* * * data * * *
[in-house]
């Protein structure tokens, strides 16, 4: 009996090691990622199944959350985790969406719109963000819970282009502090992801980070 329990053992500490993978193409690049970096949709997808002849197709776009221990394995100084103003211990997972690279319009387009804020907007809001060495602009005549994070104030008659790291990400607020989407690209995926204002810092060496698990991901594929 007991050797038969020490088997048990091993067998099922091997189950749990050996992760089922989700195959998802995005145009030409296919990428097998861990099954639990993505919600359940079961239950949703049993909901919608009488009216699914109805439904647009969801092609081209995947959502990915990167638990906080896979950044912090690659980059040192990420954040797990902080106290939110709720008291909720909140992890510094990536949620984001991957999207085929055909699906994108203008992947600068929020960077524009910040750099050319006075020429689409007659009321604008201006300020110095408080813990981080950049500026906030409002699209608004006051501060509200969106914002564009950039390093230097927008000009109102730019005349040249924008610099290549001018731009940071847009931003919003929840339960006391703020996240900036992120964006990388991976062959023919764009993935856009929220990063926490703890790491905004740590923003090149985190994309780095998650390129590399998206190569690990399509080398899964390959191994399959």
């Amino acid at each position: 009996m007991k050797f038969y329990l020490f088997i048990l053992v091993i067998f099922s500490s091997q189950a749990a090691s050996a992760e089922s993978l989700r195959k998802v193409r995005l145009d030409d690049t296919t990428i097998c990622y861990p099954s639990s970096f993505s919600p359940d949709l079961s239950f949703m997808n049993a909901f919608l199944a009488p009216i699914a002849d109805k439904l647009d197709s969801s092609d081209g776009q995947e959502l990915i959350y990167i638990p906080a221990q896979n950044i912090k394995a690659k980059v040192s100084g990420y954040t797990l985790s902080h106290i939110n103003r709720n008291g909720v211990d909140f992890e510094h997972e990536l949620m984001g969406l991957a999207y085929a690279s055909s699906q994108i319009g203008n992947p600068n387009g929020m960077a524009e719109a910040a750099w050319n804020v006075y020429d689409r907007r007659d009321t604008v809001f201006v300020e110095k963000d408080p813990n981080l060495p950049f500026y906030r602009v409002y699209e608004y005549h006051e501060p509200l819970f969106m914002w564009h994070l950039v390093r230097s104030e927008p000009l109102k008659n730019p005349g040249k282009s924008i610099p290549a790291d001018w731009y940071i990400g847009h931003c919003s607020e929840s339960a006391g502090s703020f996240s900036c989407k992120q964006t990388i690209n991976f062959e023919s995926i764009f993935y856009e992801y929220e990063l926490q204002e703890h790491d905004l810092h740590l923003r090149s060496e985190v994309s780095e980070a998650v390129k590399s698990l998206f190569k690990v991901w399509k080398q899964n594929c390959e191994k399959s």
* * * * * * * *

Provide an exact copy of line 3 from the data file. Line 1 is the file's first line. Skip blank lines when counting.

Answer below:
């Amino acid at each position: 009996m007991k050797f038969y329990l020490f088997i048990l053992v091993i067998f099922s500490s091997q189950a749990a090691s050996a992760e089922s993978l989700r195959k998802v193409r995005l145009d030409d690049t296919t990428i097998c990622y861990p099954s639990s970096f993505s919600p359940d949709l079961s239950f949703m997808n049993a909901f919608l199944a009488p009216i699914a002849d109805k439904l647009d197709s969801s092609d081209g776009q995947e959502l990915i959350y990167i638990p906080a221990q896979n950044i912090k394995a690659k980059v040192s100084g990420y954040t797990l985790s902080h106290i939110n103003r709720n008291g909720v211990d909140f992890e510094h997972e990536l949620m984001g969406l991957a999207y085929a690279s055909s699906q994108i319009g203008n992947p600068n387009g929020m960077a524009e719109a910040a750099w050319n804020v006075y020429d689409r907007r007659d009321t604008v809001f201006v300020e110095k963000d408080p813990n981080l060495p950049f500026y906030r602009v409002y699209e608004y005549h006051e501060p509200l819970f969106m914002w564009h994070l950039v390093r230097s104030e927008p000009l109102k008659n730019p005349g040249k282009s924008i610099p290549a790291d001018w731009y940071i990400g847009h931003c919003s607020e929840s339960a006391g502090s703020f996240s900036c989407k992120q964006t990388i690209n991976f062959e023919s995926i764009f993935y856009e992801y929220e990063l926490q204002e703890h790491d905004l810092h740590l923003r090149s060496e985190v994309s780095e980070a998650v390129k590399s698990l998206f190569k690990v991901w399509k080398q899964n594929c390959e191994k399959s």